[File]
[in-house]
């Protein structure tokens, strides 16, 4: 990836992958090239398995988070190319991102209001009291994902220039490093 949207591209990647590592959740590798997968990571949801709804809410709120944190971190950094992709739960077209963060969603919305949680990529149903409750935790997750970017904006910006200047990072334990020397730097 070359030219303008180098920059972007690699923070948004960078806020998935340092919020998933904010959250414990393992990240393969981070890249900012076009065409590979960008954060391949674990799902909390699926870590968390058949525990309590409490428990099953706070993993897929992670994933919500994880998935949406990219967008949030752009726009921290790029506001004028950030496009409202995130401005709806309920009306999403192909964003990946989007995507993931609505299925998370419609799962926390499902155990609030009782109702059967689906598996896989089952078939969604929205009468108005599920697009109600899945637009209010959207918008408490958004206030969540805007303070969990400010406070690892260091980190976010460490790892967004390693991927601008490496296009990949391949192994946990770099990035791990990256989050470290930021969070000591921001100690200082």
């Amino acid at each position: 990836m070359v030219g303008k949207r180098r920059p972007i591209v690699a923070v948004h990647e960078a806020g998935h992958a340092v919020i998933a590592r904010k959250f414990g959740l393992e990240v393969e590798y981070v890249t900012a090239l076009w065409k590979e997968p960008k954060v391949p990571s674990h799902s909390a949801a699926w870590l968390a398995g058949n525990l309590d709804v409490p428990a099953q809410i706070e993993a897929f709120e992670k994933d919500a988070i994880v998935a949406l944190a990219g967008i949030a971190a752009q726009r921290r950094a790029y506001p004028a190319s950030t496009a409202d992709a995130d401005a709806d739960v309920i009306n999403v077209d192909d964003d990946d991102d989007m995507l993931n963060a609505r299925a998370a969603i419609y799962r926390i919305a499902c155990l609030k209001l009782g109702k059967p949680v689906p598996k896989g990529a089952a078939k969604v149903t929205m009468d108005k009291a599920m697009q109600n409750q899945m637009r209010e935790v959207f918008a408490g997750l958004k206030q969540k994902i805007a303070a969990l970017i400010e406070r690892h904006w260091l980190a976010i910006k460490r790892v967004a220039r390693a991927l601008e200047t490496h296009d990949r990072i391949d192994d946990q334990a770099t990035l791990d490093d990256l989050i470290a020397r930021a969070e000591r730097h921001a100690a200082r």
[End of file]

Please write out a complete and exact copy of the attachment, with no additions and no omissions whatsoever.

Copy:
[in-house]
């Protein structure tokens, strides 16, 4: 990836992958090239398995988070190319991102209001009291994902220039490093 949207591209990647590592959740590798997968990571949801709804809410709120944190971190950094992709739960077209963060969603919305949680990529149903409750935790997750970017904006910006200047990072334990020397730097 070359030219303008180098920059972007690699923070948004960078806020998935340092919020998933904010959250414990393992990240393969981070890249900012076009065409590979960008954060391949674990799902909390699926870590968390058949525990309590409490428990099953706070993993897929992670994933919500994880998935949406990219967008949030752009726009921290790029506001004028950030496009409202995130401005709806309920009306999403192909964003990946989007995507993931609505299925998370419609799962926390499902155990609030009782109702059967689906598996896989089952078939969604929205009468108005599920697009109600899945637009209010959207918008408490958004206030969540805007303070969990400010406070690892260091980190976010460490790892967004390693991927601008490496296009990949391949192994946990770099990035791990990256989050470290930021969070000591921001100690200082």
């Amino acid at each position: 990836m070359v030219g303008k949207r180098r920059p972007i591209v690699a923070v948004h990647e960078a806020g998935h992958a340092v919020i998933a590592r904010k959250f414990g959740l393992e990240v393969e590798y981070v890249t900012a090239l076009w065409k590979e997968p960008k954060v391949p990571s674990h799902s909390a949801a699926w870590l968390a398995g058949n525990l309590d709804v409490p428990a099953q809410i706070e993993a897929f709120e992670k994933d919500a988070i994880v998935a949406l944190a990219g967008i949030a971190a752009q726009r921290r950094a790029y506001p004028a190319s950030t496009a409202d992709a995130d401005a709806d739960v309920i009306n999403v077209d192909d964003d990946d991102d989007m995507l993931n963060a609505r299925a998370a969603i419609y799962r926390i919305a499902c155990l609030k209001l009782g109702k059967p949680v689906p598996k896989g990529a089952a078939k969604v149903t929205m009468d108005k009291a599920m697009q109600n409750q899945m637009r209010e935790v959207f918008a408490g997750l958004k206030q969540k994902i805007a303070a969990l970017i400010e406070r690892h904006w260091l980190a976010i910006k460490r790892v967004a220039r390693a991927l601008e200047t490496h296009d990949r990072i391949d192994d946990q334990a770099t990035l791990d490093d990256l989050i470290a020397r930021a969070e000591r730097h921001a100690a200082r």